Implementing it directly in the engine would be a maintenance nightmare, as well as have poor forward compatibility. What about when PHP 6 comes out? Ship 3 engines in one? Of course not. :-)

What you’re suggesting already exists. That it’s not widely used, I’d argue, shows that it is ineffective. (And really, the compatibility differences between 4.4 and 5.2 are not as big as a lot of people claim.)

2007-06-23 07-20

Comment from: François Planque

Oh no Larry, it does not already exist!

My point is precisely that what prevents migration is that there is no standard way to throw .php files on a hosting account and then have them executed in either php4 or php5 mode.

The apache way requires to modify a .htaccess file in a manner that you can hardly automate and guarantee to work on any hosting platform.

Finally, no matter how completely different the PHP4 and 5 engines are, you say it yourself: “the compatibility differences between 4.4 and 5.2 are not as big as a lot of people claim” so why not have the same engine handle both modes?

2007-06-23 14-33

Comment from: Larry Garfield

I mean the syntactic differences. Objects pass by reference. A few functions are stricter about their parameters (eg, array_merge() insists on two arrays instead of allowing array and string, which is trivial to fix). There’s a few more reserved keywords (eg, implements) that you now can’t use as a constant name. Really, it’s nothing earth-shattering. Everything else is new functionality that was added to PHP 5 that naturally can’t be a change in something if it didn’t exist in PHP 4. (Eg, array_combine() didn’t change because it didn’t exist in PHP 4 in the first place.) The PHP dev team actually make a considerable effort to not make PHP 5 a completely new language for the developer. Writing code that runs in both is, in my experience, not that difficult.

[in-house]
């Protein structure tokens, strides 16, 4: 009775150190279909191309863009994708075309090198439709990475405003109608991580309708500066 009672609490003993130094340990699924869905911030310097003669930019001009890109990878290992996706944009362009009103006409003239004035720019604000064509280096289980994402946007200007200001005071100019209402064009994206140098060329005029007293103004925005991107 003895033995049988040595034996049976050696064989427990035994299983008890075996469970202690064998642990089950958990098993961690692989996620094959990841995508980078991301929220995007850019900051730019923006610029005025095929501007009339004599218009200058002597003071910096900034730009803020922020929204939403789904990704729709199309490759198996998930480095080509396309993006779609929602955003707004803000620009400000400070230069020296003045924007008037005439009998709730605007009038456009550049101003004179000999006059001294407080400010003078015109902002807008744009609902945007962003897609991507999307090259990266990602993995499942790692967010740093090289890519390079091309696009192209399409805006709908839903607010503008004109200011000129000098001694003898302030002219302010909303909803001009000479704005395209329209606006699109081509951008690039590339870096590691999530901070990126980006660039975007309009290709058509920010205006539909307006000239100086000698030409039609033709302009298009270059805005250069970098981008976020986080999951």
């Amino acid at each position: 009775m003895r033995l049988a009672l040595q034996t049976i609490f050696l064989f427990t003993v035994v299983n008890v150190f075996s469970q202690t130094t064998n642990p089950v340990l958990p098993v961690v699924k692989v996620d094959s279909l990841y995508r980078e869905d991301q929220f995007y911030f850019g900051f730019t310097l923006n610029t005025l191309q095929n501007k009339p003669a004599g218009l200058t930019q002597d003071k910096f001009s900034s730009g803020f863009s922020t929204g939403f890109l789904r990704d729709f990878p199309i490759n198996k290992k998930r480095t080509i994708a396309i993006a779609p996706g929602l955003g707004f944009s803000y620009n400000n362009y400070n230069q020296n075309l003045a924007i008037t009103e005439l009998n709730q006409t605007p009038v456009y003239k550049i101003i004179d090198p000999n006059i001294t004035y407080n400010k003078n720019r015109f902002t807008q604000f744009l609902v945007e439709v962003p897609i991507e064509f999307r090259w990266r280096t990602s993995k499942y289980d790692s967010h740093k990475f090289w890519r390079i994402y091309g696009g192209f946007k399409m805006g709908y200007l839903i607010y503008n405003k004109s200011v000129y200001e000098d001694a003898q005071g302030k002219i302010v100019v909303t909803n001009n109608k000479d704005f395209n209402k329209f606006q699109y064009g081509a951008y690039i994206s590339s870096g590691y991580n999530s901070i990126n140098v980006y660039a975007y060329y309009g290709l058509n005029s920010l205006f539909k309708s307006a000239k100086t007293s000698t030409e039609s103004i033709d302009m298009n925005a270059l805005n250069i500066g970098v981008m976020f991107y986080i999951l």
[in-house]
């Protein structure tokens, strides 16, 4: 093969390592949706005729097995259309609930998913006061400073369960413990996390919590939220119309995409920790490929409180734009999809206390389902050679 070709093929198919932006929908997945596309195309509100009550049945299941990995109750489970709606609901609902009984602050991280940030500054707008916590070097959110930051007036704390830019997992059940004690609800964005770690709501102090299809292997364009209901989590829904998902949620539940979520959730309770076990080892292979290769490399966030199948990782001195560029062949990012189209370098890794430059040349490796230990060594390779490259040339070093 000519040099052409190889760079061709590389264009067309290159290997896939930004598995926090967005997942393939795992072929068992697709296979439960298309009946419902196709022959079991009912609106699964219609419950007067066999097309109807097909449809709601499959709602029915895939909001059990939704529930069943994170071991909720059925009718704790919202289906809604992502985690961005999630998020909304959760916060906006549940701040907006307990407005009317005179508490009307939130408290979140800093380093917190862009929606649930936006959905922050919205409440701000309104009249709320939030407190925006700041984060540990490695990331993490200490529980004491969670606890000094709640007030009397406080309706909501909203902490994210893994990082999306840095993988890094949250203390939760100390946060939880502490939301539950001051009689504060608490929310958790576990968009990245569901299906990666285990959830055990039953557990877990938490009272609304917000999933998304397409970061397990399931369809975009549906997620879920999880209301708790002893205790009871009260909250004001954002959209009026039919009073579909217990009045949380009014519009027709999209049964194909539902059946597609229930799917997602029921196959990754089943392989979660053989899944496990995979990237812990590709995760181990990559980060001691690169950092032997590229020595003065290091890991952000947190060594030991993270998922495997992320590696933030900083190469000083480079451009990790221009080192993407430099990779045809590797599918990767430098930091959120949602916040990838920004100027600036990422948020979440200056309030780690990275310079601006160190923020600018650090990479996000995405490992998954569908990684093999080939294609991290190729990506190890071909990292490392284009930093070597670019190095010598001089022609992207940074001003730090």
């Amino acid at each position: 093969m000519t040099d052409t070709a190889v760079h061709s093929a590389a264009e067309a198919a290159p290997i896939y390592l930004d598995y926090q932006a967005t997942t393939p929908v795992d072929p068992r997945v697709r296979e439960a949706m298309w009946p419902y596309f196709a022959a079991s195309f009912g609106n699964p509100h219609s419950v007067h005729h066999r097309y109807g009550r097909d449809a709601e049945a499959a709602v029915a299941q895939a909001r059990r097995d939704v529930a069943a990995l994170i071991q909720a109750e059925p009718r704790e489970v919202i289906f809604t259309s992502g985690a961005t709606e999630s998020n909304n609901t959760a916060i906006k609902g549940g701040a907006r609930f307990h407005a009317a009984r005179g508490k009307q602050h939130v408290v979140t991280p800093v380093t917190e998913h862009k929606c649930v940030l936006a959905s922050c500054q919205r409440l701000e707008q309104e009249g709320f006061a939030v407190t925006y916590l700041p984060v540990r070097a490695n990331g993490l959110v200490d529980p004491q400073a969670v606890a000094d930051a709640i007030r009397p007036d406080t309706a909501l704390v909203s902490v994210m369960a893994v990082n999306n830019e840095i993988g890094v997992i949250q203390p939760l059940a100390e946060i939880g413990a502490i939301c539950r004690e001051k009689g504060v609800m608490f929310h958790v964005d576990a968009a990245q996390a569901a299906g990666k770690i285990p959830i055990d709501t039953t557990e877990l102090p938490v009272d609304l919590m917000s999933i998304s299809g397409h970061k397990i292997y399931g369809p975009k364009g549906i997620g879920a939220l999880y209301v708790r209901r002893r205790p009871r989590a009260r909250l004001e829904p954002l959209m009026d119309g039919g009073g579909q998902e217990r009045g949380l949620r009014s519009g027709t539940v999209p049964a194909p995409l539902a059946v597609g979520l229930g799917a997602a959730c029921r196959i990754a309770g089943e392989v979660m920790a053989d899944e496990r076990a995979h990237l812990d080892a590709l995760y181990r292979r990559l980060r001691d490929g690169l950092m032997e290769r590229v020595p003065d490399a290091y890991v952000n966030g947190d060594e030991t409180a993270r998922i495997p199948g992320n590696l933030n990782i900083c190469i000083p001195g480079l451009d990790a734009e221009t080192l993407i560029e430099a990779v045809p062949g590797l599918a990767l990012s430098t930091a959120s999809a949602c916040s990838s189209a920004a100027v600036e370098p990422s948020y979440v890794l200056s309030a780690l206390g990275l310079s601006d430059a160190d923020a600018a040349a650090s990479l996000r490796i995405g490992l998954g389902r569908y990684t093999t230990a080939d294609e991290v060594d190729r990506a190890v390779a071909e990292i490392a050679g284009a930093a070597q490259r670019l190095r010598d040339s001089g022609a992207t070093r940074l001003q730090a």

Under the hood, however, there are huge differences. The engine was completely rewritten to handle objects as objects rather than objects as fancy arrays. Throwing in both object semantics would be impossible. It would also absolutely have to happen in .htaccess anyway (or php.ini), because PHP 4 and later is JIT compiled. ini_set() calls don’t get called until after the whole file has been compiled. You can’t change how to interpret the compilation after the compilation. :-)

So you’d be modifying .htaccess anyway. See here for example:

Besides, the PHP dev team is not interested in doing anything with PHP 4 anymore. All of their work is going into PHP 6 and Unicode. What you’re proposing will, I will wager money, never be added to the language. And even if it were, it would be added in PHP 5.3 at the earliest, which is still not near release. That would still be useless to PHP adoption for another year or two, by which point we’d be on the edge of PHP 6 anyway.

2007-06-23 21-34

Comment from: François Planque

JIT issue: you don’t even need to be creative to find a solution here:

#! php5

at the top of the file. That has to be something the JIT compiler can read…

It really isn’t anything else than a goodwill issue on the PHP Team. Yes I agree… it’s likely to never be done :(

2007-06-23 21-52

Comment from: Rick

The only incompatibilities i experienced when switching to PHP 5 were related to the expat parser and a default setting that changed. The rest was in the ini_file, where we use the zend.ze1_compatibility_mode = On

Ta-da! End of your problems.

2007-07-11 00-22

Comment from: larry

not true.. we have some php files that don’t work at all in php 5.. and none of the issues above are causing the problem.. rather than spend weeks rewritting … it is much easier to go back to php 4.

2007-10-17 14-18

Comment from: kavitha

what is the relation between zend engine and parser in php

2009-02-09 21-44